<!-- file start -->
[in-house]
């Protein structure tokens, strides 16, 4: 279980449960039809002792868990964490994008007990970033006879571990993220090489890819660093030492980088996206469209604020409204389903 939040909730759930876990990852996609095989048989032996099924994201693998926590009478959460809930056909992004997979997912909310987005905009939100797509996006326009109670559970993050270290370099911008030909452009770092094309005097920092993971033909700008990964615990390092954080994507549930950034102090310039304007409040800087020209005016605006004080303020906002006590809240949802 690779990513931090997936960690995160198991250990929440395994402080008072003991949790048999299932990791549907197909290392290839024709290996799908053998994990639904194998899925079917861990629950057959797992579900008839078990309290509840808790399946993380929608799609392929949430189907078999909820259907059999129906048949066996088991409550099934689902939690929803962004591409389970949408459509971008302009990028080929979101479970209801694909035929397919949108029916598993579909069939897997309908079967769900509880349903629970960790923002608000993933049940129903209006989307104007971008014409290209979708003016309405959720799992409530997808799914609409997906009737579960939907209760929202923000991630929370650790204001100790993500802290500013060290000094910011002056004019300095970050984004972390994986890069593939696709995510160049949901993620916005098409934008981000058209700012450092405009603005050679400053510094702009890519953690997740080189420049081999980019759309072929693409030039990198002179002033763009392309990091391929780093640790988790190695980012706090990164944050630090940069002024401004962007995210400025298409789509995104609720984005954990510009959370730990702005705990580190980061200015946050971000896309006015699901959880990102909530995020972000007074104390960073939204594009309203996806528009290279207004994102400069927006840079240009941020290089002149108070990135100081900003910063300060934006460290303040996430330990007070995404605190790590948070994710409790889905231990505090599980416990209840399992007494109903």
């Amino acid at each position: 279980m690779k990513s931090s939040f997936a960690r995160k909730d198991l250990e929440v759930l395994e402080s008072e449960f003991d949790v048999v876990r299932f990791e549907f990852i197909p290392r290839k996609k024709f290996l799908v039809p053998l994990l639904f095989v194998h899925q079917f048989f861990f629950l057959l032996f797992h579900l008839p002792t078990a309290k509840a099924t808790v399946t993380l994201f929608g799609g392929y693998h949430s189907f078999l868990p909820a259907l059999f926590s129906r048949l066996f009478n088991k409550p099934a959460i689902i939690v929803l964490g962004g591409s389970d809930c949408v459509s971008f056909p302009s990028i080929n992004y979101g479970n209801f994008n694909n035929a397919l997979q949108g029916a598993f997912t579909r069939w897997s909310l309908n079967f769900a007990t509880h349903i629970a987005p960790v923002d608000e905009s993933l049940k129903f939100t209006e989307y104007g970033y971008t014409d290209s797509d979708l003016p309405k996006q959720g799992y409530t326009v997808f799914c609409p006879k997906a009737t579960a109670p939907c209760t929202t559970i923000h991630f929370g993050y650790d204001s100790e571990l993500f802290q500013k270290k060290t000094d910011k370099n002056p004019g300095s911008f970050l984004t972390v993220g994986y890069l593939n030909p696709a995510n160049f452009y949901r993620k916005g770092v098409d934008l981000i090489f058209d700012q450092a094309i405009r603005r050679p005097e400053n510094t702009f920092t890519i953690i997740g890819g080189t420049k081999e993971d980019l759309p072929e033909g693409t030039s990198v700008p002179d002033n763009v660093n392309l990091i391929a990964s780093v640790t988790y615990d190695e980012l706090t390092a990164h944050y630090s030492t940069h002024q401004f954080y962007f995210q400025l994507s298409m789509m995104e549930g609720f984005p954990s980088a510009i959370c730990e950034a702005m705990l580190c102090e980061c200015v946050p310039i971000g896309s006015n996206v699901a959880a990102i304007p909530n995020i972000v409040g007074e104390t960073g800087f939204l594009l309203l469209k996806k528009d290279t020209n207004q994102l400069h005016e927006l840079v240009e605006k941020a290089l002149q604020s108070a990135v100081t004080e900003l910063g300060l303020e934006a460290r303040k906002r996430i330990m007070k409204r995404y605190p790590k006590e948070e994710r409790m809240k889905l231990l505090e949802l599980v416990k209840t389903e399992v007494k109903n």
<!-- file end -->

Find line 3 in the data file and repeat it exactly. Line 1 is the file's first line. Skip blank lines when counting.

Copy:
């Amino acid at each position: 279980m690779k990513s931090s939040f997936a960690r995160k909730d198991l250990e929440v759930l395994e402080s008072e449960f003991d949790v048999v876990r299932f990791e549907f990852i197909p290392r290839k996609k024709f290996l799908v039809p053998l994990l639904f095989v194998h899925q079917f048989f861990f629950l057959l032996f797992h579900l008839p002792t078990a309290k509840a099924t808790v399946t993380l994201f929608g799609g392929y693998h949430s189907f078999l868990p909820a259907l059999f926590s129906r048949l066996f009478n088991k409550p099934a959460i689902i939690v929803l964490g962004g591409s389970d809930c949408v459509s971008f056909p302009s990028i080929n992004y979101g479970n209801f994008n694909n035929a397919l997979q949108g029916a598993f997912t579909r069939w897997s909310l309908n079967f769900a007990t509880h349903i629970a987005p960790v923002d608000e905009s993933l049940k129903f939100t209006e989307y104007g970033y971008t014409d290209s797509d979708l003016p309405k996006q959720g799992y409530t326009v997808f799914c609409p006879k997906a009737t579960a109670p939907c209760t929202t559970i923000h991630f929370g993050y650790d204001s100790e571990l993500f802290q500013k270290k060290t000094d910011k370099n002056p004019g300095s911008f970050l984004t972390v993220g994986y890069l593939n030909p696709a995510n160049f452009y949901r993620k916005g770092v098409d934008l981000i090489f058209d700012q450092a094309i405009r603005r050679p005097e400053n510094t702009f920092t890519i953690i997740g890819g080189t420049k081999e993971d980019l759309p072929e033909g693409t030039s990198v700008p002179d002033n763009v660093n392309l990091i391929a990964s780093v640790t988790y615990d190695e980012l706090t390092a990164h944050y630090s030492t940069h002024q401004f954080y962007f995210q400025l994507s298409m789509m995104e549930g609720f984005p954990s980088a510009i959370c730990e950034a702005m705990l580190c102090e980061c200015v946050p310039i971000g896309s006015n996206v699901a959880a990102i304007p909530n995020i972000v409040g007074e104390t960073g800087f939204l594009l309203l469209k996806k528009d290279t020209n207004q994102l400069h005016e927006l840079v240009e605006k941020a290089l002149q604020s108070a990135v100081t004080e900003l910063g300060l303020e934006a460290r303040k906002r996430i330990m007070k409204r995404y605190p790590k006590e948070e994710r409790m809240k889905l231990l505090e949802l599980v416990k209840t389903e399992v007494k109903n």